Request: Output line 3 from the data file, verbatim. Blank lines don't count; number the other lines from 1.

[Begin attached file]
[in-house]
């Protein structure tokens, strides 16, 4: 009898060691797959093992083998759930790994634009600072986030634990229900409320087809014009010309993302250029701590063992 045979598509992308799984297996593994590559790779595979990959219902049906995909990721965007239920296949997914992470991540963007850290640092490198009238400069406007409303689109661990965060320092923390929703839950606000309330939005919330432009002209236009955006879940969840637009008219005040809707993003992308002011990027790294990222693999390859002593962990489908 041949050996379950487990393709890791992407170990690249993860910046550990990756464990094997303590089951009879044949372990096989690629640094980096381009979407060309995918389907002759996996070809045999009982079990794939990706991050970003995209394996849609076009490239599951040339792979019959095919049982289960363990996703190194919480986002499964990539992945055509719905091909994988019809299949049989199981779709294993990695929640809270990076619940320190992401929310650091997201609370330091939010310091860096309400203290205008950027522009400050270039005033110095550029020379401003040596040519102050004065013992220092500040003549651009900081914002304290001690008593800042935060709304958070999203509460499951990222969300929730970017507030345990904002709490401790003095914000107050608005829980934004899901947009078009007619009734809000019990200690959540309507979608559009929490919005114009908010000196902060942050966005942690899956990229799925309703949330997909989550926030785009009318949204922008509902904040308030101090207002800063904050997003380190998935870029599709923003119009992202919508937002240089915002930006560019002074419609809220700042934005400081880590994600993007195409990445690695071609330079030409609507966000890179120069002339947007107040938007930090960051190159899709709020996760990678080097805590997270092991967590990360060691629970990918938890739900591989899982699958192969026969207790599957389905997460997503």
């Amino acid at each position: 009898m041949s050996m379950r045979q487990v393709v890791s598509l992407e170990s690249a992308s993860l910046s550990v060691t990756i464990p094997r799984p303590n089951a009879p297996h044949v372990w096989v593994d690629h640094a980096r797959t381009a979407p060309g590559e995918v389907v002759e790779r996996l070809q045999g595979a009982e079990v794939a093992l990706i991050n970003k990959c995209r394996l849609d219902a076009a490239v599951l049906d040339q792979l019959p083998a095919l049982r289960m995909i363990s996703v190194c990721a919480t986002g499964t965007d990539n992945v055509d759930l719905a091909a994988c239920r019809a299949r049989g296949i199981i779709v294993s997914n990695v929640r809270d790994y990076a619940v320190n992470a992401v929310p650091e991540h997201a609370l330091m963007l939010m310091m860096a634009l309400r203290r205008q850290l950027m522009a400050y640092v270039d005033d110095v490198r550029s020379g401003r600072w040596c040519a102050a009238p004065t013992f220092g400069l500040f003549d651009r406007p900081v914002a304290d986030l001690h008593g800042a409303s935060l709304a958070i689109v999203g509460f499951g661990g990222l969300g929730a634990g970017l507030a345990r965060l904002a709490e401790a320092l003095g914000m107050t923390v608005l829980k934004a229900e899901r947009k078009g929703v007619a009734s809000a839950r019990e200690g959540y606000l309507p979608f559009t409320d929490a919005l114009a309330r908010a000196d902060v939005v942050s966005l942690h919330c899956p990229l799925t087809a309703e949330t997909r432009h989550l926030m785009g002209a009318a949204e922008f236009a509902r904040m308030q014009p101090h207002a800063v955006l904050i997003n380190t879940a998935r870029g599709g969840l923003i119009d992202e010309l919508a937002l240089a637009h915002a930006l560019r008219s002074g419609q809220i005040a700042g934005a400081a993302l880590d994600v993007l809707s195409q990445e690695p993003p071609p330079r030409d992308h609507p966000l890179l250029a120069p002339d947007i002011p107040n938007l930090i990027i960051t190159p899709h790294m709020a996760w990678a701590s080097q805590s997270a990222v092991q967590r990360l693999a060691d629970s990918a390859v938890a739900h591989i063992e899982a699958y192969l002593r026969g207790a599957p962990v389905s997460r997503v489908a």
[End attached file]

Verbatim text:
């Amino acid at each position: 009898m041949s050996m379950r045979q487990v393709v890791s598509l992407e170990s690249a992308s993860l910046s550990v060691t990756i464990p094997r799984p303590n089951a009879p297996h044949v372990w096989v593994d690629h640094a980096r797959t381009a979407p060309g590559e995918v389907v002759e790779r996996l070809q045999g595979a009982e079990v794939a093992l990706i991050n970003k990959c995209r394996l849609d219902a076009a490239v599951l049906d040339q792979l019959p083998a095919l049982r289960m995909i363990s996703v190194c990721a919480t986002g499964t965007d990539n992945v055509d759930l719905a091909a994988c239920r019809a299949r049989g296949i199981i779709v294993s997914n990695v929640r809270d790994y990076a619940v320190n992470a992401v929310p650091e991540h997201a609370l330091m963007l939010m310091m860096a634009l309400r203290r205008q850290l950027m522009a400050y640092v270039d005033d110095v490198r550029s020379g401003r600072w040596c040519a102050a009238p004065t013992f220092g400069l500040f003549d651009r406007p900081v914002a304290d986030l001690h008593g800042a409303s935060l709304a958070i689109v999203g509460f499951g661990g990222l969300g929730a634990g970017l507030a345990r965060l904002a709490e401790a320092l003095g914000m107050t923390v608005l829980k934004a229900e899901r947009k078009g929703v007619a009734s809000a839950r019990e200690g959540y606000l309507p979608f559009t409320d929490a919005l114009a309330r908010a000196d902060v939005v942050s966005l942690h919330c899956p990229l799925t087809a309703e949330t997909r432009h989550l926030m785009g002209a009318a949204e922008f236009a509902r904040m308030q014009p101090h207002a800063v955006l904050i997003n380190t879940a998935r870029g599709g969840l923003i119009d992202e010309l919508a937002l240089a637009h915002a930006l560019r008219s002074g419609q809220i005040a700042g934005a400081a993302l880590d994600v993007l809707s195409q990445e690695p993003p071609p330079r030409d992308h609507p966000l890179l250029a120069p002339d947007i002011p107040n938007l930090i990027i960051t190159p899709h790294m709020a996760w990678a701590s080097q805590s997270a990222v092991q967590r990360l693999a060691d629970s990918a390859v938890a739900h591989i063992e899982a699958y192969l002593r026969g207790a599957p962990v389905s997460r997503v489908a």